You can examine those roots in the beats' favorite North Beach neighborhood.
City Lights Books on Columbus Avenue, founded in 1953, published many of the beats' manuscripts, and offers a cavernous collection of old and current tomes spanning a widening array of literature, science, politics, and art, in addition to the beats.
The shop's front window showcases T-shirts and book bags for sale emblazoned with poet Ginsberg's most famous three words -- "starving hysterical naked" -- which appear in the beginning of his breakthrough poem "Howl" which City Lights published in 1956.
Nearby on Broadway, in the Beat Museum, a giant enlargement of Ginsberg's typewritten first page of "Howl" shows his first choice of adjectives was "starving, mystical, naked," -- and how he penciled an edit removing the commas and changed "mystical" into "hysterical".
The Beat Museum's exhibits also include a duplicate of the bulbous brown Hudson automobile driven by beatnik author Jack Kerouac.
The museum's dust-covered Hudson is symbolic because it is actually from the recent film "On The Road" based on Kerouac's novel, and not his original car.
The museum sells records, posters and books including "Memoirs of a Beatnik" by revolutionary poet Diane di Prima who recently celebrated her 80th birthday.
"Tour North Beach in the footsteps of the Beat Generation!" the museum says in a walking tour sales pitch.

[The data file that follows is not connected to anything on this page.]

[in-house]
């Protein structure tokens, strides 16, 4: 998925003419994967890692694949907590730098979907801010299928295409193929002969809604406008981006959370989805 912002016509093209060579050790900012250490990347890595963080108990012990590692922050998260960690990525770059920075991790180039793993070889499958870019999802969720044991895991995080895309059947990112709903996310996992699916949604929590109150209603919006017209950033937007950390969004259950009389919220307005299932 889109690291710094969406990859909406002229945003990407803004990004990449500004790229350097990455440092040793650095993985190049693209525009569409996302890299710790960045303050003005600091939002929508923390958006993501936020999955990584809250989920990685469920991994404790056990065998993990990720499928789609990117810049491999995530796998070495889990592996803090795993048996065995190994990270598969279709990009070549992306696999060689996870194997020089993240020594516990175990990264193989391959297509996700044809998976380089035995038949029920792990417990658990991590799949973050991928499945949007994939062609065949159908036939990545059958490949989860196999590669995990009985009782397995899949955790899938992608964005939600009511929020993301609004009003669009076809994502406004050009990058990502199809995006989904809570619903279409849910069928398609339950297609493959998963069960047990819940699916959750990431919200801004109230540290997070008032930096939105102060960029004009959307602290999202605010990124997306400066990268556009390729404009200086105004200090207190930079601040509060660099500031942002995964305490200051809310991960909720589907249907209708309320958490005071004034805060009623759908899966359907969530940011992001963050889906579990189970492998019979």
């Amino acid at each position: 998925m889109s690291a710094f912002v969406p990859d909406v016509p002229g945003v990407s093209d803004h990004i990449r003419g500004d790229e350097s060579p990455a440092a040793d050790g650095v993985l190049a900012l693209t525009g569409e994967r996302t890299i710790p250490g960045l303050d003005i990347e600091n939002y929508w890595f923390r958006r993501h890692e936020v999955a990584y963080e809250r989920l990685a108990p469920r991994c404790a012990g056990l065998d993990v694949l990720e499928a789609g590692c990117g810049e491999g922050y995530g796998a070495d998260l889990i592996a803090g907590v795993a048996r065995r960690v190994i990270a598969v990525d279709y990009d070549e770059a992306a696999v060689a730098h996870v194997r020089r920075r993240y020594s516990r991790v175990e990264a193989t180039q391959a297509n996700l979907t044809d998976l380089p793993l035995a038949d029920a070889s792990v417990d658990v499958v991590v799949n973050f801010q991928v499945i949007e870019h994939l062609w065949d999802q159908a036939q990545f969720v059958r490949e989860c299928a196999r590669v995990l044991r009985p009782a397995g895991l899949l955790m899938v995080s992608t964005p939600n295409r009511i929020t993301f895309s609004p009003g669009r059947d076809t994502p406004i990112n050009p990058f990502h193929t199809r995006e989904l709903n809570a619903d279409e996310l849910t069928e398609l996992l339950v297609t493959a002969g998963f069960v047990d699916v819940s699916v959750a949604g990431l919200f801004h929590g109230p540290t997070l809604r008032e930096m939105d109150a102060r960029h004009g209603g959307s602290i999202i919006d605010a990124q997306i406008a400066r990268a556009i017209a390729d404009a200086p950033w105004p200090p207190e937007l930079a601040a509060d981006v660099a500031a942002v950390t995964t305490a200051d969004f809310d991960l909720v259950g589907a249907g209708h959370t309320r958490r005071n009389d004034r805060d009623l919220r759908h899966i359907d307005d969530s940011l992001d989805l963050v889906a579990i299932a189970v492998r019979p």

"See the landmarks where the Beats lived, drank, wrote, and loved," it offers.
Further down Broadway, a restaurant calls itself "Naked Lunch," using the title of the famously outrageous beat novel by William Burroughs.
Such literary references, however, can be confusing.
When an out-of-town family recently looked at the sign, their daughter was overheard innocently asking her parents, "What's a naked lunch?”
The father gruffly mentioned something about "topless women serving food," and the family hurried away.
"It's very cool history, but it's now just part of the tourist fabric," said Jack Boulware, 53, author of a travel guide titled, "San Francisco Bizarro.”
"If you were in Chicago, you might go on the Weird Chicago murder tour, and visit the theater where John Dillinger was shot. Or if you were in London, you'd take the Jack the Ripper walking tour. Here, it's the beats and hippies," Boulware said in an interview.
Asked about sites to visit, he suggested some forgotten places.
"There should be a bronze plaque on the Longshoreman's building near Fisherman's Wharf, the site of the first Acid Test's public LSD experiments with Ken Kesey and the Grateful Dead," he said.
"Also, I always have wished that the apartment of [late beat poet] Kenneth Rexroth was recognized in some way. It's in the Lower Haight, upstairs from a very obscure esoteric vinyl record shop named Jack's Record Cellar. The owners have kept it intact with his original furniture and even his library.
"This apartment was the site of many 1940s San Francisco renaissance-era literary events and discussions, which led to the crystallization of what would be the beat poetry scene," said Boulware, who is also co-founder and executive director of the Litquake Foundation, which stages annual literary festivals.